Reuters.com Rolls Out Redesign

Reuters targets business professionals

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Thomson Reuters has introduced a new redesign to Reuters.com in an effort to offer more intelligent content to business professionals.

The redesign has been in the works for the past year according to David Schlesinger, Editor-in-Chief of Reuters.

"This is our redesign, a year in the making. That’s a year of extensive discussions with people like you, our elite audience of business professionals, about what would make the site better and faster and easier to use for you as you drive business activity around the world," said Schlesinger in a welcome post on Reuters.com.


The content on the new site has been organized by topics and themes to create online communities, which "adjust as the world’s news  agenda evolves."

"The creation of Thomson Reuters gave us an opportunity to re-evaluate the key areas of focus for Reuters.com," said Alisa Bowen, head of consumer publishing for Thomson Reuters.

"Leveraging professional assets from across the company, the redesign has allowed Reuters.com to evolve into a platform that focuses on building deep business knowledge around key topic areas."

Site features include:

    News in Numbers: visually appealing market data based on relevant
    Day in Pictures: the day’s news with the use of Reuters award-winning
    Funds Center: professional Lipper data for an online consumer audience
    Commentary: news with analysis and opinion
    Personalize, Track and Save: create portfolios, follow topics,
    customize tracking
    Unique advertising platforms: introducing contextual targeting and
    point-of-entry packages to target visitors from search engines

In 2010, Reuters plans to redesign its websites in the UK, India, Japan and China, as well as 13 additional local language markets.

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Reuters.com Rolls Out Redesign
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  • Stupidscript

    I’ve been reading Reuters online for several years, and while I can appreciate the reasons and execution of the redesign, I’m not a fan.

    Previously, headlines were included in the section in which they appeared, or with graphics identifying the separate stories.

    Now, there is no indication of in which section each article lives, and the use of a simple list format to display the headlines makes it more difficult to scan the summary. (The graphics helped separate the items. The list format requires more double- and triple-checking of the previous-viewed headlines to pick up where you left off when scrolling down the page … i.e. “did I scroll too far? Nope, there’s that last headline”.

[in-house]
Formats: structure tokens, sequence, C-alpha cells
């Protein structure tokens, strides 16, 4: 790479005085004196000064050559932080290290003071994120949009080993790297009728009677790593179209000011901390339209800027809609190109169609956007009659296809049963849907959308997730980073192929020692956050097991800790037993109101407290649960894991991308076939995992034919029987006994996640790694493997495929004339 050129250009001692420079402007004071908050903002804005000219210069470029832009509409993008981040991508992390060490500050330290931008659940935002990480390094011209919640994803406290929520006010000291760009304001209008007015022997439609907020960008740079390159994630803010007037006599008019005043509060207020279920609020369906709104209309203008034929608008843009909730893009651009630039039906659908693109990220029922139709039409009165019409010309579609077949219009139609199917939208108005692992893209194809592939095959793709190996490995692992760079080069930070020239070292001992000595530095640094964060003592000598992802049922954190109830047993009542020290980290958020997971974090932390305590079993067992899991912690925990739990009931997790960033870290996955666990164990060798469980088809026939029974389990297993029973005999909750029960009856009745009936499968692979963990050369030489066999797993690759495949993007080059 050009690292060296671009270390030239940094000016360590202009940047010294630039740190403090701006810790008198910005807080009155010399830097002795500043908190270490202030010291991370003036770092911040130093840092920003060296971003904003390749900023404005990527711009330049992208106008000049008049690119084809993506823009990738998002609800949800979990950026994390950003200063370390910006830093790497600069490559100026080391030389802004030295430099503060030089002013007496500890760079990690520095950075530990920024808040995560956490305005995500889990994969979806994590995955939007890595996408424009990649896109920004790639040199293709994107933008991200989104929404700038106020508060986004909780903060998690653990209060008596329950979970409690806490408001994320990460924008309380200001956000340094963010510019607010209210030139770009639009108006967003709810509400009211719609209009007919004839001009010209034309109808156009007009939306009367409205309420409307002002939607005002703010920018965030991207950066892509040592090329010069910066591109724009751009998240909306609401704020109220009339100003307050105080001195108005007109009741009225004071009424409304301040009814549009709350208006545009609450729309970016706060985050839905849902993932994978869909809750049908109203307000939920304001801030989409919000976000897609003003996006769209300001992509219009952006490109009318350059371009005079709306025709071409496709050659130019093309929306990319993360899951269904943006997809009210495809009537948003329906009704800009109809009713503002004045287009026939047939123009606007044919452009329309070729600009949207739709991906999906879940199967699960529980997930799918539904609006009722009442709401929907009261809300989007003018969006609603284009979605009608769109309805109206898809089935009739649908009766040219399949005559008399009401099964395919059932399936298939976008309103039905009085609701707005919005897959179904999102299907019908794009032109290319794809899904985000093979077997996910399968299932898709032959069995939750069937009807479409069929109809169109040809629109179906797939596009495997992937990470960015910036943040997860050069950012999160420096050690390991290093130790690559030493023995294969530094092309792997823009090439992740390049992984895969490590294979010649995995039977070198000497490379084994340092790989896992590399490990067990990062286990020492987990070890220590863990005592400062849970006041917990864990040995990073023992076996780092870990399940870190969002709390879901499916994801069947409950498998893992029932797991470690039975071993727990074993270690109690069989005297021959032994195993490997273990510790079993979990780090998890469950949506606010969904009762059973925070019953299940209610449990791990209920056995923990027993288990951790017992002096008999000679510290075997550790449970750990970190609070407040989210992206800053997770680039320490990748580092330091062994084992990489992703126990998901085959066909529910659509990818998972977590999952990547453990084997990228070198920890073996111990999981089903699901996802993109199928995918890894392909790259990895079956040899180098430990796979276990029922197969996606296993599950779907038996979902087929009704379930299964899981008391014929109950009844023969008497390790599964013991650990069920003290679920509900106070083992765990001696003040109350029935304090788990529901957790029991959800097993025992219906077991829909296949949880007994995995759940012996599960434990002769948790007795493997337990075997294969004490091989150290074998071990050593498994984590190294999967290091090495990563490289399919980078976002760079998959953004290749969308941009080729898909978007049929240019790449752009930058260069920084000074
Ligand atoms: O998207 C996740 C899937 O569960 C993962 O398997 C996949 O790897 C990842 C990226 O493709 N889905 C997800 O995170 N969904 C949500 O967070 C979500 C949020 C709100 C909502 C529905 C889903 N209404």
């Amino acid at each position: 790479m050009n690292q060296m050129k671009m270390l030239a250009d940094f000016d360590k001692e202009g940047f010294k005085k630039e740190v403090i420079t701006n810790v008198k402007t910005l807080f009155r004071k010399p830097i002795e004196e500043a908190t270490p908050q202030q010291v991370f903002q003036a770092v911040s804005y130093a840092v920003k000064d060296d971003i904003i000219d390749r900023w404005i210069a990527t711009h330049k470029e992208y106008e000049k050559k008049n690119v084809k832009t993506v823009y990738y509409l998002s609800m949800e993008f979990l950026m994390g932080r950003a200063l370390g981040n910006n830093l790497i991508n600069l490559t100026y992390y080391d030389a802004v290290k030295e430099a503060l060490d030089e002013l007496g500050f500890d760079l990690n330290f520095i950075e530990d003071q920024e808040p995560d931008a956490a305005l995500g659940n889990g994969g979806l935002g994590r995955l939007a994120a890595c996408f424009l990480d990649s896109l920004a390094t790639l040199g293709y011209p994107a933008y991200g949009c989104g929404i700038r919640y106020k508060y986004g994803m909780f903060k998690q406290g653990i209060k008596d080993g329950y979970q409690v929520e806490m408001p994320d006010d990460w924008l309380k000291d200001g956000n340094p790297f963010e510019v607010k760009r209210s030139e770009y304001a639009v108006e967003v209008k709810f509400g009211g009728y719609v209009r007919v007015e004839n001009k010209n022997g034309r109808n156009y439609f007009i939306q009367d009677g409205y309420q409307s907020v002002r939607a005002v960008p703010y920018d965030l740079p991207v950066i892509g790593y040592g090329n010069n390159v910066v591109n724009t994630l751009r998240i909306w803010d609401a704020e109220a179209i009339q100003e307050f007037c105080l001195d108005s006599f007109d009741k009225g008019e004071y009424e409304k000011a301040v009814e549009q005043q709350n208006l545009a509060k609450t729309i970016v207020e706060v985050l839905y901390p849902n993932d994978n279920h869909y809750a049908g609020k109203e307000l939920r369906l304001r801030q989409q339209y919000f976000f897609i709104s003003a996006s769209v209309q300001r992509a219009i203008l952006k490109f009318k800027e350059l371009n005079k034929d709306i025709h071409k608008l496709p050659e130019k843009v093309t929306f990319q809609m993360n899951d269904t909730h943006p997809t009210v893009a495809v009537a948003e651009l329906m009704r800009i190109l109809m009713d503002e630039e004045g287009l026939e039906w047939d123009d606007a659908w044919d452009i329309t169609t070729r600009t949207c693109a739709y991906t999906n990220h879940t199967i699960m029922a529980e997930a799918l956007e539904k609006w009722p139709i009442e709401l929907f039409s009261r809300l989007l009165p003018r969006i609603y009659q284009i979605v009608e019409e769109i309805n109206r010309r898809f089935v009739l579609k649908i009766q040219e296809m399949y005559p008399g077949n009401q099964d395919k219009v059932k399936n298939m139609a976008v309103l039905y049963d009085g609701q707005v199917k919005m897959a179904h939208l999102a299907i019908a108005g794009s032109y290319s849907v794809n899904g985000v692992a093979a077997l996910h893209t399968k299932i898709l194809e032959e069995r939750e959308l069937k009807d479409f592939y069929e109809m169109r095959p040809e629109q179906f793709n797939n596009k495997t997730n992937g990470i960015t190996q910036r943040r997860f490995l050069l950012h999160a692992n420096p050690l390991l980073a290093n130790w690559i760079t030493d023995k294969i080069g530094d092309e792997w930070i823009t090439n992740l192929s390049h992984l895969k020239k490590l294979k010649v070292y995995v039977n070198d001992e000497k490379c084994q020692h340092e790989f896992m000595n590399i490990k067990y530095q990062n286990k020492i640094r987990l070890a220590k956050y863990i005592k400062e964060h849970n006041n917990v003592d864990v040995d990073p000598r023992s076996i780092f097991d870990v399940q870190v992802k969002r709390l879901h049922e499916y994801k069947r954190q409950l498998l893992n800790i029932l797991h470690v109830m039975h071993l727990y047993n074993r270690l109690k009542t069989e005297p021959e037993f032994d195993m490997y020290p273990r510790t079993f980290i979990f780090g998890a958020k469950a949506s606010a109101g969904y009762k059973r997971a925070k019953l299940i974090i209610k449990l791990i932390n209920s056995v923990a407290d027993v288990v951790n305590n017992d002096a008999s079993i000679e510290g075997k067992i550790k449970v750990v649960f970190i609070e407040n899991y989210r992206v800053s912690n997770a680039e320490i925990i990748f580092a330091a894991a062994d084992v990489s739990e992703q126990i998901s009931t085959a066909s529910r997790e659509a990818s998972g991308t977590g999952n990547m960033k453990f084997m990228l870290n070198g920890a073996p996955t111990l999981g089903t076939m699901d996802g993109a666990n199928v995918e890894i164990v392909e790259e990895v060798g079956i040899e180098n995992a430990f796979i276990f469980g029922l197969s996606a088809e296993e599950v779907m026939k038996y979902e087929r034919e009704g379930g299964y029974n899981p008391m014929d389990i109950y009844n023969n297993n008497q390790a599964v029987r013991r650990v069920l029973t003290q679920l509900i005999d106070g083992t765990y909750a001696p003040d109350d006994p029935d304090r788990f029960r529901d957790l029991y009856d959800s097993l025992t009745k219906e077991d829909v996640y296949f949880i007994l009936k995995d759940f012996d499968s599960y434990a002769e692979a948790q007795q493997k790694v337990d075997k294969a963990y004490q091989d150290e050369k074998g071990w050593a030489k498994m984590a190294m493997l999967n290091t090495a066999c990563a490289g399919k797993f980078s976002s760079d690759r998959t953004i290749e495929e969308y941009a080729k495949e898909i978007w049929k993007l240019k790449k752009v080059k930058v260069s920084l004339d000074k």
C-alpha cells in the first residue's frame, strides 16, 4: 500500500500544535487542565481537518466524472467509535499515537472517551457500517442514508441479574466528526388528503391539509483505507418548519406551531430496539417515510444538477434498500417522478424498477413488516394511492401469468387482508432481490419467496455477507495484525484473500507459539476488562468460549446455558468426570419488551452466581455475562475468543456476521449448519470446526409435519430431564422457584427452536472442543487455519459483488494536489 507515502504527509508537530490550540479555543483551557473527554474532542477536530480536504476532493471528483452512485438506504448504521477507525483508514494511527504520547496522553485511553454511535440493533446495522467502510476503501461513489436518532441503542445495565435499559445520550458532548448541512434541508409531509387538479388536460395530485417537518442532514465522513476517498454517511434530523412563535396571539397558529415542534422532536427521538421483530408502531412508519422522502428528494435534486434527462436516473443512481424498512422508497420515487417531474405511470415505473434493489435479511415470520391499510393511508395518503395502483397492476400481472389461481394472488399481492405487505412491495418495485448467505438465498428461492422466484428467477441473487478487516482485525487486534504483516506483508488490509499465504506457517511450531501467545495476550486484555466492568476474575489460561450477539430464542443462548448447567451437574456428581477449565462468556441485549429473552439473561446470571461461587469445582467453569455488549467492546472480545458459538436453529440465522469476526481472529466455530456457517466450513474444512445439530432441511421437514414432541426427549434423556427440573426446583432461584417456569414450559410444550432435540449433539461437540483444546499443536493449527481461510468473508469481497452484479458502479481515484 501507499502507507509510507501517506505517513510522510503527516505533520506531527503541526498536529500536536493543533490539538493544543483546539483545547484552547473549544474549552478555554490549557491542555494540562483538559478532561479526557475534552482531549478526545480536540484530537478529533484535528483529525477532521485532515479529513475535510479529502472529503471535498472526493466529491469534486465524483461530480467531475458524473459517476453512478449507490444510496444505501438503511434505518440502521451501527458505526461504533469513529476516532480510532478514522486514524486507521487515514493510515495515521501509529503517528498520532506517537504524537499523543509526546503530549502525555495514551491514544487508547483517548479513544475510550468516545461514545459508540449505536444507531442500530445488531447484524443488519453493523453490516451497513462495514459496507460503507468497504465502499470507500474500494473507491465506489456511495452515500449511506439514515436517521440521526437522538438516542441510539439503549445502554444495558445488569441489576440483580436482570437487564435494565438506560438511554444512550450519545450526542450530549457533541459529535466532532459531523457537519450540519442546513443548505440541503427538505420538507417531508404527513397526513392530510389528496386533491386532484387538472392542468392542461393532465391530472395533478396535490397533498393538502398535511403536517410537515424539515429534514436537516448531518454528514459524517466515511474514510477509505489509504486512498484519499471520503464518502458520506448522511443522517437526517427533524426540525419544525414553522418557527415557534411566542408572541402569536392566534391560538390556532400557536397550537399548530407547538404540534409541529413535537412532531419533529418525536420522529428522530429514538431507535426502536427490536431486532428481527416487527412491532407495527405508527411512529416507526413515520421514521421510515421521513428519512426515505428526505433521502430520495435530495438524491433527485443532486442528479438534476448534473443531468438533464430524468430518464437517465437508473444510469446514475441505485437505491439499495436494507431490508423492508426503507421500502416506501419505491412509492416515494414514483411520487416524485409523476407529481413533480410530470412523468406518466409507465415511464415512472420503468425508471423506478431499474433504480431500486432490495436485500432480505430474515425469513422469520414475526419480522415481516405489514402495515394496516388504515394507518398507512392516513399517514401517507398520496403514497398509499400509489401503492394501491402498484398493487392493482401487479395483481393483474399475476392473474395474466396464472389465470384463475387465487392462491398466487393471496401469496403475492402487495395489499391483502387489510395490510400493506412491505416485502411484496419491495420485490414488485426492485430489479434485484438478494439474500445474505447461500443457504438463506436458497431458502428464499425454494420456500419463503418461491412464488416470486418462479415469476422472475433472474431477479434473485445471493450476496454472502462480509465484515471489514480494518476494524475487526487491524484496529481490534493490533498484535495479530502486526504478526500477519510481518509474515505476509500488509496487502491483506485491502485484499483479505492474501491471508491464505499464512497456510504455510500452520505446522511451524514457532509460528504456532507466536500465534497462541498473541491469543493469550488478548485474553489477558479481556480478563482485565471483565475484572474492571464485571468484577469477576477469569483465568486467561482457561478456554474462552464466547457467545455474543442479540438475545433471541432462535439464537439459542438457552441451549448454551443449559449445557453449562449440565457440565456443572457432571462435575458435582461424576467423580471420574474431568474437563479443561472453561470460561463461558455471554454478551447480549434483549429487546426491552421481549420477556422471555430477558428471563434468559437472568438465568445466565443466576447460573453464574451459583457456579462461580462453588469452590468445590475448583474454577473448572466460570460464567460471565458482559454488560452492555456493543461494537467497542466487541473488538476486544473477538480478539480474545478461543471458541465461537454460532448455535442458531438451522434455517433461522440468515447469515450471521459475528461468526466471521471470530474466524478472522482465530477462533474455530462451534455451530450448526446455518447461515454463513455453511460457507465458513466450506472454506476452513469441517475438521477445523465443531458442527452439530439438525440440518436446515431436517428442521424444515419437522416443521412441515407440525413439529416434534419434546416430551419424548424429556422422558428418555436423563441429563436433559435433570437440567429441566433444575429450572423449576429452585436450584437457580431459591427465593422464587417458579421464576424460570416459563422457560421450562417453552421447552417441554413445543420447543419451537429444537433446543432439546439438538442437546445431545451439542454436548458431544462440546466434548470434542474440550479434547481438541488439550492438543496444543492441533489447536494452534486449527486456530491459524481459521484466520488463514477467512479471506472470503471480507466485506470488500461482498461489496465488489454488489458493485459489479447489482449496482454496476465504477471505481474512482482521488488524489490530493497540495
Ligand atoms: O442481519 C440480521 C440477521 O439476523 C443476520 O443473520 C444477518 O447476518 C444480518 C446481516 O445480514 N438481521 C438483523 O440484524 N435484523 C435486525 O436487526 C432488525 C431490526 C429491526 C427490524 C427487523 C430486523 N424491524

Lastly, the drop down menus require much greater cursor control to move between sections than the simple left-hand menu did previously, which means you have to think about it more … which means you are worrying too much about technicalities and not enough about the content, which should always be the dominant offering. Also, there is no high-visibility indication of in which section you are, unlike the highlighted left menu item in the earlier design.

    It seems like many big sites (CNN, Salon, etc.) have been adopting redesigns that feature two or three “big” stories at the top, and lists of entries below that. CNN did a pretty good job, requiring a very small learning curve to adapt to it because it is different but fundamentally very similar to the old design, but Reuters’ new design is too big a leap away from its previous incarnation and therefore requires its users to learn an entirely different layout and link structure to find the same stuff they enjoyed before.

    Is this because they are all cannibalizing each others’ creative? Are they all using the same unimaginative design firm? Or are their designs really testing better than they used to? Maybe I’m just getting old, and these new designs speak more to a younger demo.

    [sigh] Time for a nap, I guess.

  • http://www.spxfitness.com Ron

    you made some good observations about the redesign. My first impression was annoyance with the forced advertising, and when trying to click on continue with reuters it just refreshed the advertisement. took 4 times to get around it, and still it took way too long to load. They should allow viewers who sign in to bypass some of the advertising.

    You’re also correct about some of the navigation issues. I do like the clean design though and their video player is nice too. I also think it was clever that they wrapped the advertising as a frame around the video. Even if the viewer wants to avoid the advertising there’s no avoiding it, but it doesn’t interfere with the video and the semi-transparent video player buttons are overlayed on the video allowing more space around the video frame to be used. In this case it’s advertising, but for other website designers it demonstrates how you can make an attractive video player and save space on a homepage.

  • Fred

    The buffoons at Reuters have ruined a wonderful website. I used to visit daily and recommend the site to others. Now it is a pathetic piece of junk that’s unusable.

    I don’t understand this fascination with Web 2.0 (original definition).

    Fire the people responsible for this travesty.

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